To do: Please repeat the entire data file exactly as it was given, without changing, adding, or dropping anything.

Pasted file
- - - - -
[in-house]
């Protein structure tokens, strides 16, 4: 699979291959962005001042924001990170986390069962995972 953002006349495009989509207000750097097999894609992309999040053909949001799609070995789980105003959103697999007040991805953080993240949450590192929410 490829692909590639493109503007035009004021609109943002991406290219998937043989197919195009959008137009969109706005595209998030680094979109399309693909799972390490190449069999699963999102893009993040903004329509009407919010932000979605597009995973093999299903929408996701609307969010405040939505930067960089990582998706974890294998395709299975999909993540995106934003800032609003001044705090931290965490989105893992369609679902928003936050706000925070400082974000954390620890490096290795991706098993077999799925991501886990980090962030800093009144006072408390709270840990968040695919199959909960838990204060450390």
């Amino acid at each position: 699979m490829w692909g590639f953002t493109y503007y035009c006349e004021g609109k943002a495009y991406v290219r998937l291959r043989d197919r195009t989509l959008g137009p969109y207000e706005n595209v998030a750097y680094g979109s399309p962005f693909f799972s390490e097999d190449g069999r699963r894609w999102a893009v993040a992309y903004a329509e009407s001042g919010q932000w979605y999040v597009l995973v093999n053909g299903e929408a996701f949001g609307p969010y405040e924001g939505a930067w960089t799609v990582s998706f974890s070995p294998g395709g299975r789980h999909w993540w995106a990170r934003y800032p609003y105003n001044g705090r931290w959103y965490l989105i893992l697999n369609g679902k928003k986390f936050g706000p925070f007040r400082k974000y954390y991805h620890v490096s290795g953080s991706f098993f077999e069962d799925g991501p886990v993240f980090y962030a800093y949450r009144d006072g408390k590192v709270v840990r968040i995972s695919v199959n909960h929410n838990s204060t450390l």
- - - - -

[in-house]
């Protein structure tokens, strides 16, 4: 699979291959962005001042924001990170986390069962995972 953002006349495009989509207000750097097999894609992309999040053909949001799609070995789980105003959103697999007040991805953080993240949450590192929410 490829692909590639493109503007035009004021609109943002991406290219998937043989197919195009959008137009969109706005595209998030680094979109399309693909799972390490190449069999699963999102893009993040903004329509009407919010932000979605597009995973093999299903929408996701609307969010405040939505930067960089990582998706974890294998395709299975999909993540995106934003800032609003001044705090931290965490989105893992369609679902928003936050706000925070400082974000954390620890490096290795991706098993077999799925991501886990980090962030800093009144006072408390709270840990968040695919199959909960838990204060450390």
């Amino acid at each position: 699979m490829w692909g590639f953002t493109y503007y035009c006349e004021g609109k943002a495009y991406v290219r998937l291959r043989d197919r195009t989509l959008g137009p969109y207000e706005n595209v998030a750097y680094g979109s399309p962005f693909f799972s390490e097999d190449g069999r699963r894609w999102a893009v993040a992309y903004a329509e009407s001042g919010q932000w979605y999040v597009l995973v093999n053909g299903e929408a996701f949001g609307p969010y405040e924001g939505a930067w960089t799609v990582s998706f974890s070995p294998g395709g299975r789980h999909w993540w995106a990170r934003y800032p609003y105003n001044g705090r931290w959103y965490l989105i893992l697999n369609g679902k928003k986390f936050g706000p925070f007040r400082k974000y954390y991805h620890v490096s290795g953080s991706f098993f077999e069962d799925g991501p886990v993240f980090y962030a800093y949450r009144d006072g408390k590192v709270v840990r968040i995972s695919v199959n909960h929410n838990s204060t450390l």